Bruce Cassidy says Bruins will ‘stick to our routine’ for Game 7
BEDFORD — During a long break after the Eastern Conference finals, Bruins coach Bruce Cassidy consulted with local teams about dealing with playoff pressure. But Cassidy and the Bruins are on their own now; few of their colleagues can relate to the situation the team is in, preparing for Game 7 of the Stanley Cup Final.
“Excited, the whole hockey world is,” Cassidy said. “So, Stanley Cup Final, Game 7, looking forward to it. Like I said last night, may the best team win.
“You’ve got to put your best foot forward. Try to stick to our routine. We’re off today, practice tomorrow. We’ll say a few things, I’m sure our leadership will have a few things to say to the younger guys — everybody, really — and be ready to go.”
Several current Bruins played in the seventh game of the 2011 Final and in the 2013 Final, including Patrice Bergeron, who delivered a pregame motivation talk before a 5-1 win over the St. Louis Blues Sunday night, setting up Wednesday’s decider at the TD Garden.
“Well, to me, it matters a lot because I haven’t been through it in a Stanley Cup Final,” Cassidy said upon arriving at Hanscom Field Monday afternoon.
“So, the core from Vancouver  and from Chicago , for that matter, they didn’t want to go through that again last night. And it showed.
“Who were the guys that stepped up? Tuukka [Rask], March [Brad Marchand], these guys, they’ve been through it. So, I think it matters a lot in our room.
“I do believe once the puck drops, listen, guys want to win. They’re not overthinking it, generally. I just think it’s sometimes in the preparation. If you’re not ready to go, that’s where the leadership helps the guys a lot. Settle you down a lot an hour and a half before the game, a day before the game, sometimes in-game.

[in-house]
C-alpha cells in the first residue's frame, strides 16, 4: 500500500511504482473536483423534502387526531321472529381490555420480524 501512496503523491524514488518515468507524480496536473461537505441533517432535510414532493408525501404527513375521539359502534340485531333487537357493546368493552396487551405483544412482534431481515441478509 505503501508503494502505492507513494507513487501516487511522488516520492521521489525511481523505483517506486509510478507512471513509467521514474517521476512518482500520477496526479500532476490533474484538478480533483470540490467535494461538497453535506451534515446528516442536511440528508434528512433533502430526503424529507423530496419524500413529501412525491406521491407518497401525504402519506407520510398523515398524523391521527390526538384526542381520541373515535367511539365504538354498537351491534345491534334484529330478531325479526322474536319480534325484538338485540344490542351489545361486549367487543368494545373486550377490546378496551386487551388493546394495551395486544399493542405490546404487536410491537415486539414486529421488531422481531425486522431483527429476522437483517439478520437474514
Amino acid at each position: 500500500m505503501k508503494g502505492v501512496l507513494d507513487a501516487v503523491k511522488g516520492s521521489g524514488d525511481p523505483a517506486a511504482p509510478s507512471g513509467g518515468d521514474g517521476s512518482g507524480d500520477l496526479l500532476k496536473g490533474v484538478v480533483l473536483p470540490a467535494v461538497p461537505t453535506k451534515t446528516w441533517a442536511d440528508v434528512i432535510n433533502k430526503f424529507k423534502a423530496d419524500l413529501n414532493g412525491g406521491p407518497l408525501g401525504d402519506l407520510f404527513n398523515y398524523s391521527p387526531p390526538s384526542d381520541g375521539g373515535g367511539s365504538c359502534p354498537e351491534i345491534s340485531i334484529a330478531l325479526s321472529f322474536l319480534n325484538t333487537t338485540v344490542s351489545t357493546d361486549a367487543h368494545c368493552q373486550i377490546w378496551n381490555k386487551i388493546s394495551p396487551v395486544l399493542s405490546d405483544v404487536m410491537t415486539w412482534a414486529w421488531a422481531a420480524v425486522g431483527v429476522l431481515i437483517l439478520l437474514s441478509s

“But I do believe the players, they’re used to playing, that’s when they’re comfortable, that’s when some of that stuff just goes out the window. You just play hockey and the team that executes the best generally wins.”
Even the less experienced Bruins do not seem overwhelmed by the stakes.
“It’s a lot of emotions, and I can’t even imagine what it’s going to be like going on the ice,” Marcus Johansson said. “You dream about it. There’s nothing bigger, and you know you’ve worked for a chance like this your whole life, so I can’t wait.”
Said Karson Kuhlman, who scored his first playoff goal Sunday: “I’ve never been in a situation like this, but you just go out and play. It’s still hockey. It’s a big game, but we’ve got to go out and keep doing what we’ve been doing, and yesterday was not that different to us.
“We had to win. We had no choice but to win, and it’s going to be the same Wednesday. We’ll have to do the same thing.”
The Bruins are unbeaten in close-out and elimination games during this postseason. Johansson scored the game-winner in a 5-1 win over Toronto in a first-round Game 7 at the Garden.
“The guys just step up,” Johansson said. “Everyone knows what’s at stake, and even if we have our backs against the wall, or not, we come out and we play and we move forward together.
“We have such a good group of guys that we push each other and we’re positive and I think that’s a big part of it.”
Cassidy said the veterans should help the team maintain focus.
“Our composure I’m sure will be there,” Cassidy said. “I think it’s dealing with the adversity, as well. Who scores first, how do you react to that? I think that’s one of the areas that you’ve got to be able to deal with if it’s not your team [that scored].
“Then discipline in those little battles, discipline in your forecheck routes. There’s discipline all over the ice, not just the physical part of it, but how you play the game, how you approach it.
“So, I think we have a good group in there. That’s part of [Bergeron], what he talked about. How do you approach the game without getting too far ahead of yourself, without getting in your own way? Just play hockey.”